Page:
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Golden Suits' Kubla Khan is the sound of a meticulous, bookish songwriter loosening up and letting the joy in.
Fred Nicolaus — co-founder of the band Department of Eagles and main force behind Golden Suits — has mostly been known for contemplative, folk-inflected music. Heavy on nostalgia and literary allusion, his first solo album was centered around a breakup and an obsession with a book of short stories by John Cheever. Some of that vibe remains (Kubla Khan's title track is a knotty reference to a classic poem) but this album is a trip into more open-hearted territory: it's not about finessing a chord voicing anymore, it's about taking a risk on a big chorus. There's romance and dancing; '80s Bruce Springsteen is involved.
Written in a freewheeling year following the dissolution of a long-term relationship, the material addresses the woozy highs and lows of a second adolescence spent in the bars, parks and apartments of New York. The songs were recorded with that spirit in mind — the ballads are maxed-out and dreamy, the ragers are angry, and the upbeat songs are unabashedly joyous. Musically, Nicolaus was influenced by a few classic touchstones (Born in the USA, Tom Petty, Paul McCartney's Ram), but mainly the songs were made with a kitchen sink-ish "if it feels good, let's do it" mentality, whether that's Van Halen-style guitar tapping, piano slides, or a German prose poem read by Nicolaus' father in the bridge of a song.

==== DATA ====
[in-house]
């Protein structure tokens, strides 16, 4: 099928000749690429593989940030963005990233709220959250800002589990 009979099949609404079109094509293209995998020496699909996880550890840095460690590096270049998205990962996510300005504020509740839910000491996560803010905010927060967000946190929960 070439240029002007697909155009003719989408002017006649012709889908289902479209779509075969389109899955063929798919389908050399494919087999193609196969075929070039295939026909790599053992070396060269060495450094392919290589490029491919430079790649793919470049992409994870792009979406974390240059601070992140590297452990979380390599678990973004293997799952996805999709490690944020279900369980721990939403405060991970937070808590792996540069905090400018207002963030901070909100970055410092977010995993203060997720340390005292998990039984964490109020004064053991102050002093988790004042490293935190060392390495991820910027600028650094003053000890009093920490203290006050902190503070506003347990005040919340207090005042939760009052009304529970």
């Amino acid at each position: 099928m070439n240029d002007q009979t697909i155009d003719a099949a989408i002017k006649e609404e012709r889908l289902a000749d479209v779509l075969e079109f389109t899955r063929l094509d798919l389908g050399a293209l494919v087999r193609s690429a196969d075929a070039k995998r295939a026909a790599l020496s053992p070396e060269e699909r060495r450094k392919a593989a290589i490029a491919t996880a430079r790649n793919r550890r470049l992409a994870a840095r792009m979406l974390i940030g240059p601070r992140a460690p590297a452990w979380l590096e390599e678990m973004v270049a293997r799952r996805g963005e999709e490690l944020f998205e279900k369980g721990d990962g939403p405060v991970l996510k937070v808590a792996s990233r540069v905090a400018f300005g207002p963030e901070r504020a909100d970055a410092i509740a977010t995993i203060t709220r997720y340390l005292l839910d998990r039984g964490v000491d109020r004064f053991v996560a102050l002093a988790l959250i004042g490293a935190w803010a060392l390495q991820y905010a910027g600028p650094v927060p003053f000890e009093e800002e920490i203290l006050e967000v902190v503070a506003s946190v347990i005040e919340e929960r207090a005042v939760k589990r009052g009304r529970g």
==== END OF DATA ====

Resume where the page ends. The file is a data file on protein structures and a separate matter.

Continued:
Produced by Fraser McCulloch, Kubla Khan was recorded in an enormous, drafty church in Brooklyn, with Nicolaus playing most instruments himself (David Christian, who plays with Hospitality, Airwaves and Sam Cohen, filled in on drums). It took about a year to finish — you can hear heat pipes hissing in the background if the song was recorded in the winter, or children playing in a park across the street for the summer tunes. The sessions loosely followed the progression of Golden Suits' style: starting with the loping, moody "Useless," they ended with sparkling pop indulgence "Gold Feeling," written and recorded in the final week of recording, and acting as a marker of the ground Nicolaus has covered: from sepia-tinted folk mannerism to a bigger, colorful sound.